The old bylaws defined members as “annuitants of TIAA-CREF of Indiana University” and their spouses and “residents of the Indiana University Retirement Community.” With changes in retirement options offered by Indiana University, people choose plans other than TIAA-CREF, and there is no longer an official “Indiana University Retirement Community.” The new name offers membership to “retired faculty and staff,” reflecting the more inclusive norm among most Big Ten retiree associations. Penn State has the “Retired Faculty/Staff Club.” Iowa, Michigan, Michigan State, Ohio State, and Purdue call their organizations the “Retirees Association,” and Wisconsin calls its group the “Retirement Association.”
To receive an electronic copy of the new bylaws, please e-mail the editor at firstname.lastname@example.org.
Wain Martin gave what he modestly termed a “marvelous, stupendous, amazing, surprising report.” In the United Way campaign, the IU Annuitants not only met the 2008 goal of $95,198.87 but surpassed it. With 158 members participating, the annuitants pledged $97,908.57, 102.8 percent of the goal. Well done!
Doris Burton, Helen Gibbons, Lora Johnson, and Mary McClellan provided refreshments.
Welcome, new board members!
Doris Burton, John Harrell, and Eileen Schellhammer have been elected to three-year terms on the board of the IU Association of Retired Faculty and Staff. Doris is retired from the political science department, John from telecommunications, and Eileen from both the School of Education and the Kelley School of Business. Retiring from the retiree board are Lou Moir, Bob Priest, and Nancy White. Past president Ted Jones also is leaving the board.
Attention! Help! SOS!
The IU Association of Retired Faculty and Staff urgently needs a volunteer Web master. If you would be able to fill this position, please notify President Bob Ensman, email@example.com, 339-1357. Or nominate your computer-savvy retired friends so that plaintive supplications and/or strong-arm tactics can be applied.
During the past academic year the IU Association of Retired Faculty and Staff lost six of its members. We honor their memory. Listings are limited to people who belonged to the association at the time of their deaths. Inform the editor (firstname.lastname@example.org) of any omissions, please, and let her know if you value this new feature. Your response will determine its future.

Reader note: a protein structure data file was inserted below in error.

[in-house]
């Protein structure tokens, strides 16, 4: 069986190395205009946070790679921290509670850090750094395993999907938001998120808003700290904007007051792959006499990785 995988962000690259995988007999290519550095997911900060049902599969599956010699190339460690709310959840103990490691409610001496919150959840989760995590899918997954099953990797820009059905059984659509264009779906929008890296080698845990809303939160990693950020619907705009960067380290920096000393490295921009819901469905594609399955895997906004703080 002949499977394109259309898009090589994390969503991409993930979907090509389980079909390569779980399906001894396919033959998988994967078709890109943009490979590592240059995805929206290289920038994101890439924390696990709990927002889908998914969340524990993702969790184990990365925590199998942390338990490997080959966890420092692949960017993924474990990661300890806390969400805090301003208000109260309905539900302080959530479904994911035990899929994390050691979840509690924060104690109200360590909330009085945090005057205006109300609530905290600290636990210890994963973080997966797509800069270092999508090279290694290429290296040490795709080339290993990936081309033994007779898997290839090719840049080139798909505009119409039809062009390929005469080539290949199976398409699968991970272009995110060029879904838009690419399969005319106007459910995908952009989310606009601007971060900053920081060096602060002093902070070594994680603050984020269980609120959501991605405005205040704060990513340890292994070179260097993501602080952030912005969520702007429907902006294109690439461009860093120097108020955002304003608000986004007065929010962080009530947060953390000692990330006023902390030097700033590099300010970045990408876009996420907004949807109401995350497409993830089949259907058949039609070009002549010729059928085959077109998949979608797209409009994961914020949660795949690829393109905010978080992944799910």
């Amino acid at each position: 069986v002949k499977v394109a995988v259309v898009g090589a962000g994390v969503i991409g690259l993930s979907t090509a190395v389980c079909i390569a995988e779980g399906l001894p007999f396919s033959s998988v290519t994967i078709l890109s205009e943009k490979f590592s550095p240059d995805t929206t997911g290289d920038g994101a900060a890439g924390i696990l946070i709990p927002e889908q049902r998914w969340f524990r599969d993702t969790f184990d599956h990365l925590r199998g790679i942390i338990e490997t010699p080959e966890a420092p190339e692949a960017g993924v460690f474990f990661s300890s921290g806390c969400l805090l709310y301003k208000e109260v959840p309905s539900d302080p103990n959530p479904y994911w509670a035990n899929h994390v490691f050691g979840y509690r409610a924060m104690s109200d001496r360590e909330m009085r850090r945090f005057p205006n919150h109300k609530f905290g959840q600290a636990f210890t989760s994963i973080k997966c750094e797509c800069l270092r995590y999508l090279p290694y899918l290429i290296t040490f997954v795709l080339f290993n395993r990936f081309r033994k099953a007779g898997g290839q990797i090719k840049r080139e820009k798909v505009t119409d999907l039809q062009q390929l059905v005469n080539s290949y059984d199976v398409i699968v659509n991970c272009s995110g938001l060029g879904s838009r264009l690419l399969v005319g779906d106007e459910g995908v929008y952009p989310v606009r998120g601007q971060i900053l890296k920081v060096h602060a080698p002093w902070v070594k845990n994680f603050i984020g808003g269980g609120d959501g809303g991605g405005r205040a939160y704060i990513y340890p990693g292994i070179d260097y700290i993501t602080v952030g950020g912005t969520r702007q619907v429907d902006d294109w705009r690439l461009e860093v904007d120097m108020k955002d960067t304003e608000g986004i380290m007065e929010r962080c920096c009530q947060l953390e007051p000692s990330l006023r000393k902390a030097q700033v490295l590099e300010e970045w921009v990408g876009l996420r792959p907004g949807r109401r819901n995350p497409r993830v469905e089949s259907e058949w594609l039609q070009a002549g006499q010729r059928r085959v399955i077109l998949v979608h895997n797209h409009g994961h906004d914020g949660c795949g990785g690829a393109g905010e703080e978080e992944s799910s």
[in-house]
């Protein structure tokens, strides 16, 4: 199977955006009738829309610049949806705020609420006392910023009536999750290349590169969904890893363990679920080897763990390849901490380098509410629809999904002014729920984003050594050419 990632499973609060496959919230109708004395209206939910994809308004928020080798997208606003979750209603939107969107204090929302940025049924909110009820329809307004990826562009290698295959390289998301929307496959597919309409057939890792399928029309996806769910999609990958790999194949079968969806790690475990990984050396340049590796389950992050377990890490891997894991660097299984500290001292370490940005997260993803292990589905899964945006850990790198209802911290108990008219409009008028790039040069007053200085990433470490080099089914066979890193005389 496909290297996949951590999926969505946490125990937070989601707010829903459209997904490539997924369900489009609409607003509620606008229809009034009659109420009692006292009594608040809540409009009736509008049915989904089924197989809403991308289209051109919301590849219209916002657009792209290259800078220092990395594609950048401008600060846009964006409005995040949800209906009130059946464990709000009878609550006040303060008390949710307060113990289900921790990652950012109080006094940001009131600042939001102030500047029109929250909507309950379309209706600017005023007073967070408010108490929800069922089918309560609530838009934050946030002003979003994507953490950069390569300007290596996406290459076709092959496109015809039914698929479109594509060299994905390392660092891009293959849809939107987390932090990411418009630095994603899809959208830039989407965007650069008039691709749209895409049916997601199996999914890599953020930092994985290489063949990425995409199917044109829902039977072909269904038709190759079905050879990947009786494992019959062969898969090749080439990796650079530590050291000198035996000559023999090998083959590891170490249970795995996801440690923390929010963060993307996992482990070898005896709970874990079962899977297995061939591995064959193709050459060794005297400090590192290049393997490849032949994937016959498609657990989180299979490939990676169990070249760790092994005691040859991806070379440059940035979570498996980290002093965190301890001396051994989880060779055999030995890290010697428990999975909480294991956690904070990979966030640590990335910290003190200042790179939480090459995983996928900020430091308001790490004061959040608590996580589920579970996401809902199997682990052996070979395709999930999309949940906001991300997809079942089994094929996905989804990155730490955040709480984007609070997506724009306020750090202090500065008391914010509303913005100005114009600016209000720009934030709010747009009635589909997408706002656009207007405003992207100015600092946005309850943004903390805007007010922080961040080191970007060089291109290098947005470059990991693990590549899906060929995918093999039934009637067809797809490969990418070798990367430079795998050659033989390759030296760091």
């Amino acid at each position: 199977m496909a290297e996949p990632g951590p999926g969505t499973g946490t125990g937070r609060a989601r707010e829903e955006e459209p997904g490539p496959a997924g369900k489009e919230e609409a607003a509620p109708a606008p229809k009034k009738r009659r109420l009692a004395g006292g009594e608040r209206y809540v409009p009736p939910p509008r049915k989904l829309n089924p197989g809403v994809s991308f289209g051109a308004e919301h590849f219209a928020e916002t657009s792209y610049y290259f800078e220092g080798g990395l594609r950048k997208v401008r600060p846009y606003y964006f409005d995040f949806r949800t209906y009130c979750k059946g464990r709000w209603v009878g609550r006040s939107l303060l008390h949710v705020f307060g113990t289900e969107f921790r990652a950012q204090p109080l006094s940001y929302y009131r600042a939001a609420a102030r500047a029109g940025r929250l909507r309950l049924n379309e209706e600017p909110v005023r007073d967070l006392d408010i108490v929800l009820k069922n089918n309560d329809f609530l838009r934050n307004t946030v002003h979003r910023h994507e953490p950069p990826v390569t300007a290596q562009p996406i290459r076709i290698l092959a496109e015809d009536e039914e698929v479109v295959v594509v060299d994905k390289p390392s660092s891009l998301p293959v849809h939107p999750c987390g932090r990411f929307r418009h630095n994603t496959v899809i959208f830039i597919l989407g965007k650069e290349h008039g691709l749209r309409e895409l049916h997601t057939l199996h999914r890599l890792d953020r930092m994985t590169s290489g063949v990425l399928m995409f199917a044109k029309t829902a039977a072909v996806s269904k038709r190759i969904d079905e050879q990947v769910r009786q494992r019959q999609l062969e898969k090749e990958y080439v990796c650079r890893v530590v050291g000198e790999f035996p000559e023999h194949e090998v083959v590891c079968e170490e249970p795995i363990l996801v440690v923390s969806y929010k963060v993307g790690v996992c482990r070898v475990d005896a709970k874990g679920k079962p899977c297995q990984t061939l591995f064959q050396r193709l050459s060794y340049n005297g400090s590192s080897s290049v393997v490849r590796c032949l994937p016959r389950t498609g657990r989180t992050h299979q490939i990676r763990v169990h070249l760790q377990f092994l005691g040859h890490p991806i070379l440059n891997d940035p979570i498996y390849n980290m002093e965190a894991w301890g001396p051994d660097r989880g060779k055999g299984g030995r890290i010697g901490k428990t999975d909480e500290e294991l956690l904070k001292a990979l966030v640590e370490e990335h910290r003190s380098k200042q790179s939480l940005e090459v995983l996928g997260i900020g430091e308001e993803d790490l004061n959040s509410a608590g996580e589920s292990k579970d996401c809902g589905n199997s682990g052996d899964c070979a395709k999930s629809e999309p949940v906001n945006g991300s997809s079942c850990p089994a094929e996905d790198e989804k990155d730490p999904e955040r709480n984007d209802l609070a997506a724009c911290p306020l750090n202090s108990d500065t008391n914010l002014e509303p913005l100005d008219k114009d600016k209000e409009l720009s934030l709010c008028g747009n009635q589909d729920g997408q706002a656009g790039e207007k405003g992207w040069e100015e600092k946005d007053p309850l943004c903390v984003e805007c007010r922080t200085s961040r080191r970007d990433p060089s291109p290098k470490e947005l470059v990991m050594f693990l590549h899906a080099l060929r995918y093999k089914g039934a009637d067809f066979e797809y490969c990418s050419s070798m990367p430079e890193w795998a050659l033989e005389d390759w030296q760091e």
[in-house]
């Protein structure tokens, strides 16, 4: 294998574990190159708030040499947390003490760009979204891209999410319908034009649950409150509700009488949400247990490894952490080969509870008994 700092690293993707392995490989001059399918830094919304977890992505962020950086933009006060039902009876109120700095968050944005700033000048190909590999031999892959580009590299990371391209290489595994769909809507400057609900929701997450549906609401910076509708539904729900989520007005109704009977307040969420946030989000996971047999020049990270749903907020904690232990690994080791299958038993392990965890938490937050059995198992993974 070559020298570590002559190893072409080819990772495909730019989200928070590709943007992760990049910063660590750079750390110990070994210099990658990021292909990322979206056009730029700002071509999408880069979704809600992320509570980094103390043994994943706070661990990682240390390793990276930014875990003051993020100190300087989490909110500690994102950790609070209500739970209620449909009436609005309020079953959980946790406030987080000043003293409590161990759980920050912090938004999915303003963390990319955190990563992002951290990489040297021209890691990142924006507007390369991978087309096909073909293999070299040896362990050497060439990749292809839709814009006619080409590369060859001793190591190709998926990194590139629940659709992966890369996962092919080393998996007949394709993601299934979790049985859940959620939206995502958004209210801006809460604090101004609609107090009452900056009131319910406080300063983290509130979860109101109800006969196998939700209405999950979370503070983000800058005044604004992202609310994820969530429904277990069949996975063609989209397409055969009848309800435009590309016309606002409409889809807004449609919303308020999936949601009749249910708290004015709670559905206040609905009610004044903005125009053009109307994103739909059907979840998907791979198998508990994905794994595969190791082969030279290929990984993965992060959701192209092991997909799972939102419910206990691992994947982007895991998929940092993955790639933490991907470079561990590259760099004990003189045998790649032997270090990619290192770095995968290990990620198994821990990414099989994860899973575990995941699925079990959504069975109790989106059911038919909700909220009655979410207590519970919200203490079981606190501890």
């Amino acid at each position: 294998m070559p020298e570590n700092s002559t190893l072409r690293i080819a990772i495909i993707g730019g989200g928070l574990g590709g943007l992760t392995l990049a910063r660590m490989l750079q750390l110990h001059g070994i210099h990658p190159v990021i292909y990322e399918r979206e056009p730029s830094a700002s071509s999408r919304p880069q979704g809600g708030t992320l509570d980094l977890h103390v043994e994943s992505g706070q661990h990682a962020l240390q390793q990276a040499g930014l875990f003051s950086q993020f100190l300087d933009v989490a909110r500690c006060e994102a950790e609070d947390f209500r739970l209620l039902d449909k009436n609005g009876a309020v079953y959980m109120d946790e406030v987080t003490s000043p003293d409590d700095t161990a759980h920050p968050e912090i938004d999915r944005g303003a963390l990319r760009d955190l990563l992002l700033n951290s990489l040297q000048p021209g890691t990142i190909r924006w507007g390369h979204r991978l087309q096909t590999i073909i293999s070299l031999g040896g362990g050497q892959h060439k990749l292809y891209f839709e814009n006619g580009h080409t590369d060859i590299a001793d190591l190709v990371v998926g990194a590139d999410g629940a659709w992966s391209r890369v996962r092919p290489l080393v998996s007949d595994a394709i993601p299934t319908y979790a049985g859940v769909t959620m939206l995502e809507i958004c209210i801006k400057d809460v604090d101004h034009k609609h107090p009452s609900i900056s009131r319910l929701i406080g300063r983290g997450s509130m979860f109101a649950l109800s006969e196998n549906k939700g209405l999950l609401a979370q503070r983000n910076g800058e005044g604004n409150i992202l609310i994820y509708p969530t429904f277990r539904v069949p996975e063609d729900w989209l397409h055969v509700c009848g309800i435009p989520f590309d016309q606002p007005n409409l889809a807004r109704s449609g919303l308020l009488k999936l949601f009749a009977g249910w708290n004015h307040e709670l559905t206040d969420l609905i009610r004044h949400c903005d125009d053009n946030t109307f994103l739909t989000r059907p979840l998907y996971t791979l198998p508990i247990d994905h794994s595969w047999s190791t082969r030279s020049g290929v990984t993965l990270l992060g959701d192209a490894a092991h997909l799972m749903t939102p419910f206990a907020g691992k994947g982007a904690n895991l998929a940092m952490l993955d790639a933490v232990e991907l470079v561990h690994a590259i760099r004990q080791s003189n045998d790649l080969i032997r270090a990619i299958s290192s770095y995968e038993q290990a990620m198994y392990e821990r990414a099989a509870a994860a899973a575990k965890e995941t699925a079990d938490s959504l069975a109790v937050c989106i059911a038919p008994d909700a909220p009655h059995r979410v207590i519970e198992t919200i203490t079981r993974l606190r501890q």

Robert E. Burton died at his Bloomington residence Dec. 15, 2007. He was 89. Born April 28, 1918, in Kearney, Neb., Bob moved to Bloomington in 1941 and, as assistant to the treasurer of Indiana University, served four successive chief business officers before his retirement in 1988. Named assistant secretary to the board of trustees in 1952, he was secretary to the board of trustees from 1981 until his retirement. He served as president of the IU Annuitants Association and of the IU Retirement Community, the predecessor of Meadowood. Bob and his late wife, Joan, were active volunteers in the Bloomington community. He received the Mary Alice Gray Award of the United Way in 1995, Outstanding Volunteer of the Year of the City of Bloomington in 1985, and Citizen of the Year Award of the Bloomington Board of Realtors (jointly with Joan) in 1982. He was a 57-year member of the Bloomington Kiwanis Club and a member of First United Methodist Church of Bloomington since 1942.
Henry A. Fischel died in Bloomington on March 18, 2008. He was 94. Born in Bonn, Germany, on Nov. 20, 1913, he studied philosophy at the University of Berlin, and Judaica at a liberal rabbinical seminary in Berlin. He was ordained as rabbi in 1939. He continued his studies at the University of Edinburgh, Scotland, and was awarded a Ph.D. in 1945. In 1941, he came to Canada, where he initially served as rabbi in a holding camp for other refugees. For the next half century, he held distinguished rabbinical and academic positions in Canada and in the United States, including professorships at Brandeis University and at Indiana University. He joined the IU faculty in 1961 as professor of Near Eastern languages and cultures. Henry published numerous books and articles exploring the relationship between Jewish literature and the Hellenistic world. An accomplished musician, he delighted fellow residents of Meadowood Retirement Community with piano recital-talks. His wife, Sylvia, preceded him in death; two daughters survive.